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Showing posts from April, 2010

The Maxims of Manhood by Jeff Wilser (Book Review)

The Maxims of Manhood isn't as outrageously funny (or perhaps as embellished) as something like I Hope They Serve Beer in Hell, but it's well-crafted, entertaining, and true to life.

As the sub-title indicates, the book includes "100 rules every real man must live by", and below are some partial examples of what you'll find among the maxims:
Your dog must be larger than a toaster.Tip well.Never use the word "blossom."Know how to chug a beer (and know that you shouldn't).Always hold the door.Never use emoticons.
The Maxims of Manhood is definitely light reading and targeted at men, but it's funny and I recommend it.

Can You Be an Optimist and a Buffalo Sports Fan?

I am an optimist.

I believe that people are basically decent, and I believe in the kindness of strangers.

I feel that despite the immense challenges of climate change, we will all come together and figure out a way forward.

I believe that in the U.S. we will reduce the deficit and eventually make health-care work for everyone.

I sense that my daughter and others in her generation will find new ways to solve old problems.

I know that there really are second chances and people can succeed when they are determined and work hard.

I believe in spring dawning and the promise of a new day.

I suspect that it's not a coincidence that people with a positive outlook have more good luck than their more negative counterparts.

I embrace sport, and truly believe that there's always next year, and next season.

I believe that you play to the end, and keep your head held high, no matter the score.

I resist misery loving company, and never cheer against a team that hasn't won, just so my te…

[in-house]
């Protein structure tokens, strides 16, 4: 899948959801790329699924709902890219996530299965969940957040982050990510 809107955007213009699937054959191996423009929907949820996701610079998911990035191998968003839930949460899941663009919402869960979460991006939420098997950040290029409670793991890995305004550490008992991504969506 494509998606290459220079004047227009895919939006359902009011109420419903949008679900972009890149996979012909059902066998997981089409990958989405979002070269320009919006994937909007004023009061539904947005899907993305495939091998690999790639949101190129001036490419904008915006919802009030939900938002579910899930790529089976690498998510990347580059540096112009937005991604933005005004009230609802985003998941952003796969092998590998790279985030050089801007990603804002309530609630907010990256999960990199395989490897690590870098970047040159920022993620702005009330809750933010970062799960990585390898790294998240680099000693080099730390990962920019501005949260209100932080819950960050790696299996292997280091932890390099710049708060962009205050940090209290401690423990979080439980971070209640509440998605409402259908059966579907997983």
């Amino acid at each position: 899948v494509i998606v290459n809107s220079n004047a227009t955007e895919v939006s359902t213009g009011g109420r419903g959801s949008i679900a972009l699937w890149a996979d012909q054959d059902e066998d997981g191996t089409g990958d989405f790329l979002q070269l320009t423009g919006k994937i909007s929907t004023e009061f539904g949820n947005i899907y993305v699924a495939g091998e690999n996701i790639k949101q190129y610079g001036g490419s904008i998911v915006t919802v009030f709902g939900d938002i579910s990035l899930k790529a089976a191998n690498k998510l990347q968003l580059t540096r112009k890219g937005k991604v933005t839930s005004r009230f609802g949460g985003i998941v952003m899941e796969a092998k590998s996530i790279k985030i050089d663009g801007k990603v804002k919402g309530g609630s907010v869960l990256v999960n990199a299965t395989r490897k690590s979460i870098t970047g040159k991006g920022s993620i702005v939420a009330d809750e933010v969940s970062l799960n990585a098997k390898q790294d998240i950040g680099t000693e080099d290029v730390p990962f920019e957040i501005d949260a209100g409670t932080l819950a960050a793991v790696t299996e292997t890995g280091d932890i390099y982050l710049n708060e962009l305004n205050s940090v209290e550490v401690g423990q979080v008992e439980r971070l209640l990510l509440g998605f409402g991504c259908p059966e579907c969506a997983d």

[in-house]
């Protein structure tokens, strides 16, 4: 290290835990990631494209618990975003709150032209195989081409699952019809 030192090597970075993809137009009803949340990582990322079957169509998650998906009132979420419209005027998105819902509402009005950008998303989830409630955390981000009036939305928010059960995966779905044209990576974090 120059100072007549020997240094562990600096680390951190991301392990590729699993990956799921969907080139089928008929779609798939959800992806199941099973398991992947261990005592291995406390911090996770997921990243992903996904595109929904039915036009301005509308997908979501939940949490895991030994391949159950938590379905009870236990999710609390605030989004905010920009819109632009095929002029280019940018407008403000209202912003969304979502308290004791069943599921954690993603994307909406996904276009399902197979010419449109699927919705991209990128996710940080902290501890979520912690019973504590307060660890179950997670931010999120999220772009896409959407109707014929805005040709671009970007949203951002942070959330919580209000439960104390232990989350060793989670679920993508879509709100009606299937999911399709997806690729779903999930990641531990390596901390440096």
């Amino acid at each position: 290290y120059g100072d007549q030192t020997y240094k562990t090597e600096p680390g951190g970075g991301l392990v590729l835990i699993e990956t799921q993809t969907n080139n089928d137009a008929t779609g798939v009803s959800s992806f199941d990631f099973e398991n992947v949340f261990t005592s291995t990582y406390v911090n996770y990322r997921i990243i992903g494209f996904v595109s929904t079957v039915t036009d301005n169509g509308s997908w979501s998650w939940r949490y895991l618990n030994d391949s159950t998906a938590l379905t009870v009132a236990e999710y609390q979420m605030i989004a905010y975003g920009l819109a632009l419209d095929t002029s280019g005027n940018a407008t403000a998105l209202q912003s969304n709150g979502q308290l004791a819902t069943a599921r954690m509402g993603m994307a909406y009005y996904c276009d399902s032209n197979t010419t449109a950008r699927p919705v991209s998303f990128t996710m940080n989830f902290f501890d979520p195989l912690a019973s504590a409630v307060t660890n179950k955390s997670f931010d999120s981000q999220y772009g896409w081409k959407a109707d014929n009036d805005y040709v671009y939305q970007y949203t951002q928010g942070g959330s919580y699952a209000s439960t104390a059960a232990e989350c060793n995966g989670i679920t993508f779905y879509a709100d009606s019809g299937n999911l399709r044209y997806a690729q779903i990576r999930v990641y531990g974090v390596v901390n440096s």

Linchpin by Seth Godin (Book Review)

Seth Godin contends that the modern workplace has evolved such that many old jobs and functions have become automated, ossified, or completely eliminated.

So, to succeed nowadays, you must make yourself indispensable or an artist at what you do. To do this, Godin says that you need to become "the artist you already are. To make a difference. To stand for something. To get the respect and security you deserve."

I thought Linchpin was a personal book for Godin and appreciate that he wrote it. Intellectually, I agreed with him on most points, although, in full disclosure, I found myself more motivated and inspired after reading Rework.

Here Comes Everybody by Clay Shirky (Book Review)

Here Comes Everybody provides a penetrating analysis of how the Internet and social media have fundamentally and irrevocably changed the rules and costs of forming groups.

By effectively eliminating the costs associated with organizing, groups formed from the bottom-up are now not only possible but increasing in number and influence. Shirky looks at organizations thriving under this new model, including Wikipedia, Flickr, and Twitter. Conversely, he also surveys entities becoming obsolete, such as the (traditional) newspaper publishing industry.
I definitely recommend Here Comes Everybody, and not just for those interested in business or marketing books.